Risk of Rising Militarism?

But, even if diplomatic confrontation can go hand in hand with economic cooperation and if militarism is politically useful as long as it does not affect economy, the development of Chinese military expense by more than 10% every year is alarming. There is a serious doubt whether Chinese politicians are effectively controlling the military budget.

Some historians see similarities between China today and Japan in the 1930s. In the wake of the 1929 global financial crisis Japanese economy was hit hard by deflation of nearly 10%, aggravating already high unemployment rate and social unrest. Chinese society today suffers from social inequalities and economic instability. An easy solution is militarism. People are eager to see their country strong, defending itself against foreign countries. In Japan in 1930s, the military sought a solution in an aggressive foreign policy, starting the Manchurian invasion in September 1931 (by the Mukden Incident plotted by the Japanese Kwantung Army) without political authorization. Prime Minister Tsuyoshi Inukai, considered pacifist, was assassinated by young naval officers in May 1932. Japanese politics was overwhelmed by the rising militarism and remained under its control until the devastating defeat of August 1945.

Can another Senkaku incident be a ‘Mukden incident’ by China? Probably not. Fortunately, the Chinese government today seems to have more control over the PLA than the Japanese government did over the Kwantung Army in 1930s. The damage of the 2008 global financial crisis on China is much less severe than the damage of the 1929 global financial crisis on Japan. The international community today is more vigilant on military expansionism than it was in the 1930s. China today is more civilized than Japan in the 1930s. The recent reinforcement of the State Oceanic Administration Agency in March 2013 can be interpreted as part of efforts to put the activities of the PLA Navy under the Communist Party’s control.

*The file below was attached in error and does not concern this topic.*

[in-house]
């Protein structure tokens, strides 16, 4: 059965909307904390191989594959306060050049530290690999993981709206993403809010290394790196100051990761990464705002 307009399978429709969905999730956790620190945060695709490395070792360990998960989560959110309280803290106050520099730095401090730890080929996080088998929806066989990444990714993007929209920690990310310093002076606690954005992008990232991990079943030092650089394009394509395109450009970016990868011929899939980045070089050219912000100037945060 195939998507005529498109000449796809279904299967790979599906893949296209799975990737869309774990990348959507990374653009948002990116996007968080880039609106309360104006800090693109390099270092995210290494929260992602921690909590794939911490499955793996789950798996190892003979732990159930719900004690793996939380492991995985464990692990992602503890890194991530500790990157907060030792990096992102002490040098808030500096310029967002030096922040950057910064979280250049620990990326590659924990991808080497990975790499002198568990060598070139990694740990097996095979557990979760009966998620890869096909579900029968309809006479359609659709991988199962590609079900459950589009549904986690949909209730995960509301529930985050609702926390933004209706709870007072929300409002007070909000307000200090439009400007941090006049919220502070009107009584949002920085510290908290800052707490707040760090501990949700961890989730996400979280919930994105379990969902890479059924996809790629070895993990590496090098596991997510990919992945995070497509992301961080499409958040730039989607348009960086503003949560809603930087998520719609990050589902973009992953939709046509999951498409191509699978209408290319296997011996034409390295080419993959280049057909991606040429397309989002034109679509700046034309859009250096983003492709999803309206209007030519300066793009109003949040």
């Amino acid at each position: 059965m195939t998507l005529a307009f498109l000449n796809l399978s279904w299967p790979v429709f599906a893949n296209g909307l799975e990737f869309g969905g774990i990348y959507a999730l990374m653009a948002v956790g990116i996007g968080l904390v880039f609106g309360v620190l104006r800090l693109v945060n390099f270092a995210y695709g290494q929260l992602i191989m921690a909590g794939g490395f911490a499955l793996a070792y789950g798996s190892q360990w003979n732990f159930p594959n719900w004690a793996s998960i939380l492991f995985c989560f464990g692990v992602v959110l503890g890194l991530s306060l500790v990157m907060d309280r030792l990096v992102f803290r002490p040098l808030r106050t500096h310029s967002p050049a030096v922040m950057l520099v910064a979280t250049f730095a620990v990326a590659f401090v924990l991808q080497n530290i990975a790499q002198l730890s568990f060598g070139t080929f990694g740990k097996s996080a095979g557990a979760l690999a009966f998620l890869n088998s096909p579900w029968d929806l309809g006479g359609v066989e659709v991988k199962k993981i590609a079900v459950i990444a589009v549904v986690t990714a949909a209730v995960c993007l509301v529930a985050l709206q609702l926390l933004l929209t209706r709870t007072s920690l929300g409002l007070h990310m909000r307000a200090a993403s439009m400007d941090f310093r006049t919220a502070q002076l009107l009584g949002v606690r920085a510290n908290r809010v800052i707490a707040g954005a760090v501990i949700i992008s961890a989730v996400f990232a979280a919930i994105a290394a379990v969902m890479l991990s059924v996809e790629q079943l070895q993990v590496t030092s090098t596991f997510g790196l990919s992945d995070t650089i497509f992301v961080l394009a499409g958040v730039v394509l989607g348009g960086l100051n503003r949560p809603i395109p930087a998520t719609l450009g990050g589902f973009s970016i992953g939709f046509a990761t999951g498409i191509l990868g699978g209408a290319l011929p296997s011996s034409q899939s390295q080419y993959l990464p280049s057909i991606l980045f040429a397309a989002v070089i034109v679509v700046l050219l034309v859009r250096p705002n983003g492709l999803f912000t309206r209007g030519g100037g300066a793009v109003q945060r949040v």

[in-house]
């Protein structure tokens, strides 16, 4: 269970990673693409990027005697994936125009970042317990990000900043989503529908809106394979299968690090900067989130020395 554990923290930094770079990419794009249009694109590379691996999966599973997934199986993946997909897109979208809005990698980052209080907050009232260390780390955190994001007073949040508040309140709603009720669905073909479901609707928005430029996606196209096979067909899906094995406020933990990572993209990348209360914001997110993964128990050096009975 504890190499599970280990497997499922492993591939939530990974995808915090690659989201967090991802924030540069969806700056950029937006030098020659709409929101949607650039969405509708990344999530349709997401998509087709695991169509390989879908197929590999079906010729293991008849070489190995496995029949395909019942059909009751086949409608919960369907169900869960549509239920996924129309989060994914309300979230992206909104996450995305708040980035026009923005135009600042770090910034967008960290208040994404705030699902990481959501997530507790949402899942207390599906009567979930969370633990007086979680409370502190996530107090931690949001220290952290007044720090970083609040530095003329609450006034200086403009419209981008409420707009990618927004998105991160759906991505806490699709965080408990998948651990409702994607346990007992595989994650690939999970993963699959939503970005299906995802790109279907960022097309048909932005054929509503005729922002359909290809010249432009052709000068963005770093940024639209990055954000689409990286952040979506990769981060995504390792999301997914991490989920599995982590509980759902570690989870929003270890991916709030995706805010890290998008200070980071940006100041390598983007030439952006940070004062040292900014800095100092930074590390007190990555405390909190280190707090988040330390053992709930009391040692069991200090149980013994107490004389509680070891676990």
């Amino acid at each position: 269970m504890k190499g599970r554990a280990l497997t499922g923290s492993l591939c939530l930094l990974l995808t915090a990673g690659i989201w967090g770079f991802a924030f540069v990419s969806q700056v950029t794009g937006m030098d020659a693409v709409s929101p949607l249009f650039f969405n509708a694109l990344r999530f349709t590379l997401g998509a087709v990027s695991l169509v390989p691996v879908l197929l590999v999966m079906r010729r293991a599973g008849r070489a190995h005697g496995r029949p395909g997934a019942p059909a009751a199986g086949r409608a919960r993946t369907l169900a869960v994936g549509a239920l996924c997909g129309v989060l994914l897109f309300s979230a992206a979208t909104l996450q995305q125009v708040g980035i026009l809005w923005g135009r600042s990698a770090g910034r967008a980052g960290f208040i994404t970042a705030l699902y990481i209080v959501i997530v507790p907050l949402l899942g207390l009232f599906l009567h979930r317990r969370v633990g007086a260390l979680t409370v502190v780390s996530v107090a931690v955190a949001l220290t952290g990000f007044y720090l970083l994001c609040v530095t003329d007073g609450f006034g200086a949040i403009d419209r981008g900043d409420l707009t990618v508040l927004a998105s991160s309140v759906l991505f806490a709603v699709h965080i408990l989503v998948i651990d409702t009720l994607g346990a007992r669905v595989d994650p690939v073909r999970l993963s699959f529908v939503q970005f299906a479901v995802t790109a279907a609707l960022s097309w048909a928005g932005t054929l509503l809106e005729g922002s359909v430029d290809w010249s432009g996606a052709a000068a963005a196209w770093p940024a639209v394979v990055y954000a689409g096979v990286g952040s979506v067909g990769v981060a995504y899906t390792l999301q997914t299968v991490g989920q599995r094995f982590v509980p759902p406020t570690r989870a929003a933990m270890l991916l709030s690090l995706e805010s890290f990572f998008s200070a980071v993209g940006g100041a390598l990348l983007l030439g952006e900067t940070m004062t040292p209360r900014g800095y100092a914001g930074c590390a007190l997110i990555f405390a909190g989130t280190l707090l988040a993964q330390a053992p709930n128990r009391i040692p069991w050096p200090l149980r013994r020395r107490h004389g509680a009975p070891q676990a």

All that said, we should keep eyes on the tremendous buildup of military forces in China. Politicians both in China and Japan can enjoy comfortable confrontation as long as the military do not use it as a pretext to take over politics.

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1 New York Times (Asia-Pacific edition), «China Leader Affirms Policy on Islands», by Chris Buckley, 29 January , 2013, available online at http://www.nytimes.com/2013/01/30/world/asia/incoming-chinese-leader-will-not-to-bargain-on-disputed-territory.html?_r=0